No Hollywood actor contract deals, voting will be held Thursday morning

ANGEL — A union representing film and television actors said no agreement had been reached with studios and streaming services and its leadership would vote on whether to strike later Thursday.

The Screen Actors Guild – The American Federation of Television and Radio Artists said early Thursday that its decision whether to join forces with an already striking screenwriter would be weighed by leadership at a meeting Thursday night.

If the actors go on strike, it will be the first time since the 1960s that actors and writers are on the fence on film and television production.

The actors' union released a statement early Thursday announcing that the deadline for finalizing negotiations had expired without a contract. The statement came hours after this year's Emmy nominations, which recognize the best in television, were announced.

“Companies have refused to engage meaningfully on some topics and others have completely stood in our way. Until they negotiate in good faith, we can't begin to reach an agreement,” said Fran Drescher, star of “The Nanny” who is now president of the actors' guild. . There was no immediate word from the studio's negotiating group.

The actors' union had previously authorized the strike by a margin of nearly 98%.

If the actors go on strike, they'll officially join screenwriters in the picket trail outside studios and filming locations to get better terms from studios and streaming giants like Netflix and Amazon.

Members of the Writers Guild of America have been on strike since early May, slowing production of films and television series on the coast and in production hubs such as Atlanta.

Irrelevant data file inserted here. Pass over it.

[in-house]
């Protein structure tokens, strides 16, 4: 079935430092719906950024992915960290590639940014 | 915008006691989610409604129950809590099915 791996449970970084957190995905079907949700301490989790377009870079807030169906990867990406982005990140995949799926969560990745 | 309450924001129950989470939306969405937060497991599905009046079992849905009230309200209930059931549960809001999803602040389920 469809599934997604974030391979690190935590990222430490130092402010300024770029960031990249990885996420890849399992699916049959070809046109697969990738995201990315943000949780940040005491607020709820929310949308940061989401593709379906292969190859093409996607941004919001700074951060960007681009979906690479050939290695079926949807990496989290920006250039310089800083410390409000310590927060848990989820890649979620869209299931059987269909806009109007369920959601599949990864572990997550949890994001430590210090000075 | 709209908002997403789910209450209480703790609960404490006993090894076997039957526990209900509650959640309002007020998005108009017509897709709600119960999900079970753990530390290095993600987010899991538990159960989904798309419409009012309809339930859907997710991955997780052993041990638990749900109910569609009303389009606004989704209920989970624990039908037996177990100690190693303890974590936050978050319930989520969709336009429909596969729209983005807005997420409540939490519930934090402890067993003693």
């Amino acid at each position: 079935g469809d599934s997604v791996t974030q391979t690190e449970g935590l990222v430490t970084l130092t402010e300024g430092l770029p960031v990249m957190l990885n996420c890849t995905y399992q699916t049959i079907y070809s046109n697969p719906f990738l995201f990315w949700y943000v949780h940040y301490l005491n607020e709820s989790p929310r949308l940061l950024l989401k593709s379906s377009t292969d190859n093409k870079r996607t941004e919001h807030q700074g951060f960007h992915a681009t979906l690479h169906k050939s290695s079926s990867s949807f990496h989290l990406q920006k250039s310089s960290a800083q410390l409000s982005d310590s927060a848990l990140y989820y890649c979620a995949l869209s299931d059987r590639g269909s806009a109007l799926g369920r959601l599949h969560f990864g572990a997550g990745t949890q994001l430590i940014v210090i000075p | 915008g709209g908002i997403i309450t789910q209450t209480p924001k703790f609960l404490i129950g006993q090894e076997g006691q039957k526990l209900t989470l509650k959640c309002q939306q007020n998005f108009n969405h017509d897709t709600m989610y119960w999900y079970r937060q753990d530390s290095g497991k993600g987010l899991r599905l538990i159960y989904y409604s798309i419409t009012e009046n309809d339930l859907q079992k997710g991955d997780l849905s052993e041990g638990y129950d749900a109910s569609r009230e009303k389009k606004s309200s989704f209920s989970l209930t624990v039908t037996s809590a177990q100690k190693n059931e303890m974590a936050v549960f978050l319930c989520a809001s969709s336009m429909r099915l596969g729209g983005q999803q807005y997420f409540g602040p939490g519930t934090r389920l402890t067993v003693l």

Issues in the negotiations include the unregulated use of artificial intelligence and the effect on residual payments brought about by the emerging streaming ecosystem in recent years.

Actors have joined writers on picket lines for weeks in solidarity. The actors' strike would prevent artists from working on sets or promoting their projects.

Whether the cast of Christopher Nolan's “Oppenheimer” attends Thursday's London premiere hangs in the balance over whether the actors strike out.

Attending a photo event on Wednesday, star Matt Damon said that while everyone hopes the strike can be avoided, many actors need fair contracts to survive.

“We have to protect marginalized people,” Damon told The Associated Press. “And 26,000 dollars a year is what you have to make to get your health insurance. And there are a lot of people whose residual payments take them over that threshold. And if those residual payments dry up, so will their health care. And it really can't be accepted. We can't have it. So we have to think of something fair.”

The looming strike has overshadowed the upcoming 75th Emmys. The nominations were announced on Wednesday, and the strike is on the minds of many hopefuls.

“People are standing up and saying, ‘This isn't really working, and people should be paid fairly,'” Oscar winner Jessica Chastain, who was nominated for her first Emmy Award on Wednesday for playing Tammy Wynette in “George & Tammy,” said the AP. “It's very clear that there are certain streamers that have really changed the way we work and the way we work, and contracts are just completely out of step with the innovation that's happening. .”